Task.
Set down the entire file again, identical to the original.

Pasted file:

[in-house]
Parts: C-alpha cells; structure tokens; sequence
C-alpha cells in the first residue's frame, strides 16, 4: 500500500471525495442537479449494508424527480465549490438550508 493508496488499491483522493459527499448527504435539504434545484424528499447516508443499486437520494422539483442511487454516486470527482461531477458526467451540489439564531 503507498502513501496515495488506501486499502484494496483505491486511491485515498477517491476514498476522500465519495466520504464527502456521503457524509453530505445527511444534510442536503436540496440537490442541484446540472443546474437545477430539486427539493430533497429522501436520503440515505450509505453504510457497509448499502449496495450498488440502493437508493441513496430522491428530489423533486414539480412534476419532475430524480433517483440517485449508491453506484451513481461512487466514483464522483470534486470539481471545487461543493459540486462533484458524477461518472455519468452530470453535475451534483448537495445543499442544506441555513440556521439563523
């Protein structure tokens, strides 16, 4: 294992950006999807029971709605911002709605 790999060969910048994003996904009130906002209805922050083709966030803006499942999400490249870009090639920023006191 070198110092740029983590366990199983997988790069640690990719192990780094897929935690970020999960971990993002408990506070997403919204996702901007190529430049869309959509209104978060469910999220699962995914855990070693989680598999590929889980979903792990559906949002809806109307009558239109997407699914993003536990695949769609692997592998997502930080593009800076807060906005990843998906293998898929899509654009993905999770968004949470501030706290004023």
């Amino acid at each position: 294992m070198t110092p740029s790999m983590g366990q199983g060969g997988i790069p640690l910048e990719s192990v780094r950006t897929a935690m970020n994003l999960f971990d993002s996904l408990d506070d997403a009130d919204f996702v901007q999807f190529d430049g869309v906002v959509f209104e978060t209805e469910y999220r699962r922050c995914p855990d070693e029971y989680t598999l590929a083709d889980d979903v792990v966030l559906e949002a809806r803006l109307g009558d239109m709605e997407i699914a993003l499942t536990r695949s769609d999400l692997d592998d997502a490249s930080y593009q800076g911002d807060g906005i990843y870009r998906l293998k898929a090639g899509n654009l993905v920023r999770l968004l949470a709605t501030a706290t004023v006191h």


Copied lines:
[in-house]
Parts: C-alpha cells; structure tokens; sequence
C-alpha cells in the first residue's frame, strides 16, 4: 500500500471525495442537479449494508424527480465549490438550508 493508496488499491483522493459527499448527504435539504434545484424528499447516508443499486437520494422539483442511487454516486470527482461531477458526467451540489439564531 503507498502513501496515495488506501486499502484494496483505491486511491485515498477517491476514498476522500465519495466520504464527502456521503457524509453530505445527511444534510442536503436540496440537490442541484446540472443546474437545477430539486427539493430533497429522501436520503440515505450509505453504510457497509448499502449496495450498488440502493437508493441513496430522491428530489423533486414539480412534476419532475430524480433517483440517485449508491453506484451513481461512487466514483464522483470534486470539481471545487461543493459540486462533484458524477461518472455519468452530470453535475451534483448537495445543499442544506441555513440556521439563523
């Protein structure tokens, strides 16, 4: 294992950006999807029971709605911002709605 790999060969910048994003996904009130906002209805922050083709966030803006499942999400490249870009090639920023006191 070198110092740029983590366990199983997988790069640690990719192990780094897929935690970020999960971990993002408990506070997403919204996702901007190529430049869309959509209104978060469910999220699962995914855990070693989680598999590929889980979903792990559906949002809806109307009558239109997407699914993003536990695949769609692997592998997502930080593009800076807060906005990843998906293998898929899509654009993905999770968004949470501030706290004023």
């Amino acid at each position: 294992m070198t110092p740029s790999m983590g366990q199983g060969g997988i790069p640690l910048e990719s192990v780094r950006t897929a935690m970020n994003l999960f971990d993002s996904l408990d506070d997403a009130d919204f996702v901007q999807f190529d430049g869309v906002v959509f209104e978060t209805e469910y999220r699962r922050c995914p855990d070693e029971y989680t598999l590929a083709d889980d979903v792990v966030l559906e949002a809806r803006l109307g009558d239109m709605e997407i699914a993003l499942t536990r695949s769609d999400l692997d592998d997502a490249s930080y593009q800076g911002d807060g906005i990843y870009r998906l293998k898929a090639g899509n654009l993905v920023r999770l968004l949470a709605t501030a706290t004023v006191h």